An impressive Transformers sculpture made of discarded car parts with the help of local kids in Queens was stolen off the street, and the artist is asking for help locating it.
Annalisa Iadicicco reported the sculpture missing on Aug. 31 but photos of Transformers sculpture circulating online has recently intensified interest in the piece, she told NBC 4 New York.
Iadicicco created the sculpture with reclaimed car bumpers, bolts, plastic and cloth outside a Jamaica Avenue storefront over the course of 10 days in July. She recruited the help of intrigued passersby, but it was a group of children ages 8 to 15 who especially delighted in assisting, video shows.
"This was a workshop for kids," the artist told QNS.com, which first reported the missing sculpture. "The piece just came alive little by little."
After the sculpture was completed -- the base of which measured 72 inches by 68 inches, and about 36 inches deep -- it was placed outside Local Project's studio on Jackson Avenue in Long Island City, fastened to the door with a chain. The sculpture disappeared on Aug. 31, sometime between 5:30 p.m. and 9 p.m., Iadicicco said.
She filed a police report, telling QNS.com "the officers were curious when I showed them the picture. They were like, "This is amazing.' They passed the phone around."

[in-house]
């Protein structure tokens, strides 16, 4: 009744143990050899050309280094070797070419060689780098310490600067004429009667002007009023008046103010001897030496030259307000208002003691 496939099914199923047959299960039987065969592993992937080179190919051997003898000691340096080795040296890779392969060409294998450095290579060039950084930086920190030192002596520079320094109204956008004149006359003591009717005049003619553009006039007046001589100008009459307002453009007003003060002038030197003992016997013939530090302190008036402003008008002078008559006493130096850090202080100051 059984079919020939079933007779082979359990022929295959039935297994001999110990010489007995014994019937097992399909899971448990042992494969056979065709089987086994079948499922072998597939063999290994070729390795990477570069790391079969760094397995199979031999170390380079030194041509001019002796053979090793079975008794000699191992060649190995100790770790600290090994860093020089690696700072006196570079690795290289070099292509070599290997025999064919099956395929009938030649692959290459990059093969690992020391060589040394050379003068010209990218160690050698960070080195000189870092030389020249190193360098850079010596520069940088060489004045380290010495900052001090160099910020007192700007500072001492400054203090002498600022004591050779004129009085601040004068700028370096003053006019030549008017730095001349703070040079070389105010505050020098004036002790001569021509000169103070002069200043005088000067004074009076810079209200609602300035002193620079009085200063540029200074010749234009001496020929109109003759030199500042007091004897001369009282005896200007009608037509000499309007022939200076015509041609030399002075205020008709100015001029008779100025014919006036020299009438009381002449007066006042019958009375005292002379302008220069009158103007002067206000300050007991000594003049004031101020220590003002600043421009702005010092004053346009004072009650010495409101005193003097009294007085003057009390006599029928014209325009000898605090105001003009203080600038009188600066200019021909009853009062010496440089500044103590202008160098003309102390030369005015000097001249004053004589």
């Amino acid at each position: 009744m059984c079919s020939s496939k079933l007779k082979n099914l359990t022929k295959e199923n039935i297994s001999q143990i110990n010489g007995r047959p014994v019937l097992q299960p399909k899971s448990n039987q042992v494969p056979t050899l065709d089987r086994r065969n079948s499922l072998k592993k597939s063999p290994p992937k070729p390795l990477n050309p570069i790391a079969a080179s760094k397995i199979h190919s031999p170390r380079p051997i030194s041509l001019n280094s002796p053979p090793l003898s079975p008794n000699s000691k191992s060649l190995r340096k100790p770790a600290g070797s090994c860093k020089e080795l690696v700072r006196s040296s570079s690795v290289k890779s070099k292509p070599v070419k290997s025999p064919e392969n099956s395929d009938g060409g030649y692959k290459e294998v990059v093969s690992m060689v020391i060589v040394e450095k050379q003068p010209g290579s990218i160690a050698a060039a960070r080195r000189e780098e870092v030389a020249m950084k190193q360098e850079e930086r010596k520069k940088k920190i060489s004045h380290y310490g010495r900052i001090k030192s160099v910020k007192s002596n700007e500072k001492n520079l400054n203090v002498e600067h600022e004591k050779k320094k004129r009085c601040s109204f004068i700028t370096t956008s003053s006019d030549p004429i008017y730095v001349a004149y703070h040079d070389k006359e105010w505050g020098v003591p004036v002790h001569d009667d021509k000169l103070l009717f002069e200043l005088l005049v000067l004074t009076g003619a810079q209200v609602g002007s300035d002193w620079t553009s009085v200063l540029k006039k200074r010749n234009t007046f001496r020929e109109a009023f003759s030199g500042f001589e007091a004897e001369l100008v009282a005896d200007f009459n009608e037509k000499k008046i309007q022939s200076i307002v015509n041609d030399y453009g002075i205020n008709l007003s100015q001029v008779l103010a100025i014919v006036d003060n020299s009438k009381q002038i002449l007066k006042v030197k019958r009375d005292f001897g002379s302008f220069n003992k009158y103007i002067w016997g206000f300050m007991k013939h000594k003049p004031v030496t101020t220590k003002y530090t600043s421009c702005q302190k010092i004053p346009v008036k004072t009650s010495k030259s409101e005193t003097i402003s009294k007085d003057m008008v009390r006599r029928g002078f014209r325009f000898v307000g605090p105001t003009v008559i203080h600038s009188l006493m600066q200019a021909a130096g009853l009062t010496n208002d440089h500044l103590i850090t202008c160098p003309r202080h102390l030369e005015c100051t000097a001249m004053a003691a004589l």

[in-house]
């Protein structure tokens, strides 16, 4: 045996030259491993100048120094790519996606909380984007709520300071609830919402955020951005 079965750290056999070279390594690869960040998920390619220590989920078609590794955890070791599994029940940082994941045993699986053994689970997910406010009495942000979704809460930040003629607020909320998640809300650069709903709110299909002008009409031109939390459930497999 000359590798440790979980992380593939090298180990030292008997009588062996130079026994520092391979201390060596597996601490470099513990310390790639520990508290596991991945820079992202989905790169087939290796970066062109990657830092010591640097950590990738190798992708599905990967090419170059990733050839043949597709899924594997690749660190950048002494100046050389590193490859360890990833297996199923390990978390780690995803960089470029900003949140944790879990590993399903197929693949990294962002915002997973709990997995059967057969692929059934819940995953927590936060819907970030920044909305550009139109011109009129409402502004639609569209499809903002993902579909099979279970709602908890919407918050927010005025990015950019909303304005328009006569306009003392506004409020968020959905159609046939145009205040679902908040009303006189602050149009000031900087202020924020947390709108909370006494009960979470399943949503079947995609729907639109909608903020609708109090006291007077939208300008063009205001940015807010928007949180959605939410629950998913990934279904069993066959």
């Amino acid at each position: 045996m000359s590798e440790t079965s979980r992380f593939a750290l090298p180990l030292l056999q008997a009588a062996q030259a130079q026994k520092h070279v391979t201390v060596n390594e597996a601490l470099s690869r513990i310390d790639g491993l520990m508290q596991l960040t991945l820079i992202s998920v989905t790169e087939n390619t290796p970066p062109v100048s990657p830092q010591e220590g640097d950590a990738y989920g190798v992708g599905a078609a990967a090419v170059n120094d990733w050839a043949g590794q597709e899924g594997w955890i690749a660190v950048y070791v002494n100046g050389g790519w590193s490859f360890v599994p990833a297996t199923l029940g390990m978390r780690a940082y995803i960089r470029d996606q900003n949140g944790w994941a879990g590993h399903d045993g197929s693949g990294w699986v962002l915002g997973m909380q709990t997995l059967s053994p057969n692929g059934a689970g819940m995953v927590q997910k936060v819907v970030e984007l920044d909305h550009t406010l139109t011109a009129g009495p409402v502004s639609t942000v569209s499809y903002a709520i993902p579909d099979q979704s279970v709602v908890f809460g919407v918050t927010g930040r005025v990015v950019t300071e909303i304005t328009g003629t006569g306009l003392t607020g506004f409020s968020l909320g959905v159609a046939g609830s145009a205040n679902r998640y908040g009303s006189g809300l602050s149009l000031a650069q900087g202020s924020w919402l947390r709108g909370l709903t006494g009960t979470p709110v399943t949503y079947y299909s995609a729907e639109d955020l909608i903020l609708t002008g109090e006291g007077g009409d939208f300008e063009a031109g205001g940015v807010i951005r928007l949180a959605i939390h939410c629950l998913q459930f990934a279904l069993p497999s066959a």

Police confirmed Iadicicco filed a report in the 108th Precinct. They say no arrest has been made in the case.
Since the theft, "the lost sculpture's story got a lot of attention through social media, word of mouth, plus I posted flyers in the neighborhood," Iadicicco told NBC 4 in an email Thursday.
"People really loved it, they are still posting comments and every time they see me, they ask about the sculpture," she said. "I think it became the art gossip of the neighborhood."
The project was part of the Jameco Exchange, which engages the public in art education and creation. Iadicicco was working with the Long Island City-based artist collective Local Project with the aim of building a sculpture comprised of trash gathered from city streets with the help of public participants.
In the meantime, Iadicicco is holding her next workshop on Oct. 15 at Socrates Sculpture Center in Long Island City, again using reclaimed objects to create a flower garden. In fact, one of the components will be what was left behind of the stolen Transformers sculpture: his superpower tool, made of eight vegetable oil tanks.
Anyone with information is asked to contact Iadicicco to firstname.lastname@example.org.